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Shock as village pubs close doors

By Stroud Life  |  Posted: October 17, 2012

Above: The Ram Inn, South Woodchester., Below: The Stirrup Cup, Bisley.

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THE abrupt closure of two village pubs near Stroud have left holes in their communities' lives.

The Ram at South Woodchester and The Stirrup Cup in Bisley have both just shut leaving residents worried about the future of both businesses.

The Ram had closed its door "until further notice" a sign there said yesterday morning

Licensee at the inn Tim Mullen declined to comment.

Coun Peter Lead, deputy chairman of Woodchester Parish Council, said it would be a "huge loss" if The Ram were to close permanently.

"Tim the landlord was hugely supportive of local events, donating vouchers for meals for raffles and coming to our fetes and running the bar," he said.

"I don't know any details of what is going on and why Tim has had to close. The Ram was a vibrant and, we thought, successful pub."

He added: "It is a huge loss to the village, a massive hole. We have lost the South Woodchester Post Office. It is sad."

The Ram is understood to be privately-owned.

In Bisley, the Stirrup Cup owners' Enterprise Inns confirmed the pub's last operators had left. But Enterprise would be re-opening the inn as soon as possible, a spokeswoman said.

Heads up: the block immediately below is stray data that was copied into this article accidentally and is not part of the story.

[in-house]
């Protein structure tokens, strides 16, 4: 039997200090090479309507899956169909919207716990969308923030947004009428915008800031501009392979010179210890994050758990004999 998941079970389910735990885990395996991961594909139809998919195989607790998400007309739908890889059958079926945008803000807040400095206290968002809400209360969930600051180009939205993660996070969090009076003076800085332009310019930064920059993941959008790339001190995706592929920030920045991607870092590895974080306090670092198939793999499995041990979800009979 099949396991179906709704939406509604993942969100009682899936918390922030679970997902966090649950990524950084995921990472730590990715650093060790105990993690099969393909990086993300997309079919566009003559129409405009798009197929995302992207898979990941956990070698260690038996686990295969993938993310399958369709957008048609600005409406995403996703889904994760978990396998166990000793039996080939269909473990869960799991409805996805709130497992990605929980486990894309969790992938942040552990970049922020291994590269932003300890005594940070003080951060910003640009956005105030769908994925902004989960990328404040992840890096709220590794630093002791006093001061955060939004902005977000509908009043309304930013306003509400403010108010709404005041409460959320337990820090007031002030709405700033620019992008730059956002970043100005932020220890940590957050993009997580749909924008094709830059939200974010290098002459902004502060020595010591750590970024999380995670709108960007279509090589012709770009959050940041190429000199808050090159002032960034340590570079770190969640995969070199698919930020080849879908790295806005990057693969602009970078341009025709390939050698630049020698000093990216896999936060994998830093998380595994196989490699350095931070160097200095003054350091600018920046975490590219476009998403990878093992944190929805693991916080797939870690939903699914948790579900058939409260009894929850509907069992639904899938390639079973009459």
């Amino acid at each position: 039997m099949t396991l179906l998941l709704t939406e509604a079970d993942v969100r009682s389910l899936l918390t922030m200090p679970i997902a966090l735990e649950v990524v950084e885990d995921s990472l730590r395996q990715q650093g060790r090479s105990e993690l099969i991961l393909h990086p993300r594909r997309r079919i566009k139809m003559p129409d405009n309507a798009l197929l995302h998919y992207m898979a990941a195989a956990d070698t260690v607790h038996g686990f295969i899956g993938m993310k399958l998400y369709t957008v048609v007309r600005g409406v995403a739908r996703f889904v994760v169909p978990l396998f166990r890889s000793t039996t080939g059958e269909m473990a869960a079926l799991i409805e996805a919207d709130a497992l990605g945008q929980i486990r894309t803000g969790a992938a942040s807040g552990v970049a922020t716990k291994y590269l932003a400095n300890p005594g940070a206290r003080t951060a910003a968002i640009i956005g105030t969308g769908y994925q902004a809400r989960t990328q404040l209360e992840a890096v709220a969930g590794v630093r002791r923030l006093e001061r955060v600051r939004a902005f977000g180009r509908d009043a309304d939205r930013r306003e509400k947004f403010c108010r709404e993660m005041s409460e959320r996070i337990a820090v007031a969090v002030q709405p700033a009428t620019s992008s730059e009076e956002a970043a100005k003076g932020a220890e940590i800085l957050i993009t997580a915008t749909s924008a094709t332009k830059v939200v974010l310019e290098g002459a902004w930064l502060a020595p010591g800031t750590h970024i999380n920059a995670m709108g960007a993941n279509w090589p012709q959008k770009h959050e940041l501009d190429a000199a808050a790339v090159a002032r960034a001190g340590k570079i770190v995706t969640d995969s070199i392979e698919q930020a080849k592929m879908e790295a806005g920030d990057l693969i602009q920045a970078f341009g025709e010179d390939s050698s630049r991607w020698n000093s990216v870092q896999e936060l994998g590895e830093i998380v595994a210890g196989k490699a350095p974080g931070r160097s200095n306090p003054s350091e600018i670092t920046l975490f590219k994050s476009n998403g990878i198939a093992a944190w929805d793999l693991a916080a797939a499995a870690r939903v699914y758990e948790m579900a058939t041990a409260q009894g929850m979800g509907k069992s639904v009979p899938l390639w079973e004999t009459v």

"We have a lot of interest in this pub," she said.

"The plan now is that we will be carrying out all the necess- ary works so it can be re-opened again.

"We are interviewing at the moment and we are confident it will be open in two to three weeks."

Coun Roger Utley, chairman of Bisley Parish Council, said: "The thing that keeps villages alive is economic activities.

"We really don't like to see businesses closing."

The pubs' closures come hard on the heels of the campaign to save the Halfway House at Box after it shut.

Villagers there are still keeping up a campaign to persuade owners the Novalis Trust charity to re-open it.

However Novalis, which runs the adjoining Cotswold Chine School, has said firmly it intends to convert the Halfway House into a cafe where its older students could undertake catering industry training and experience.

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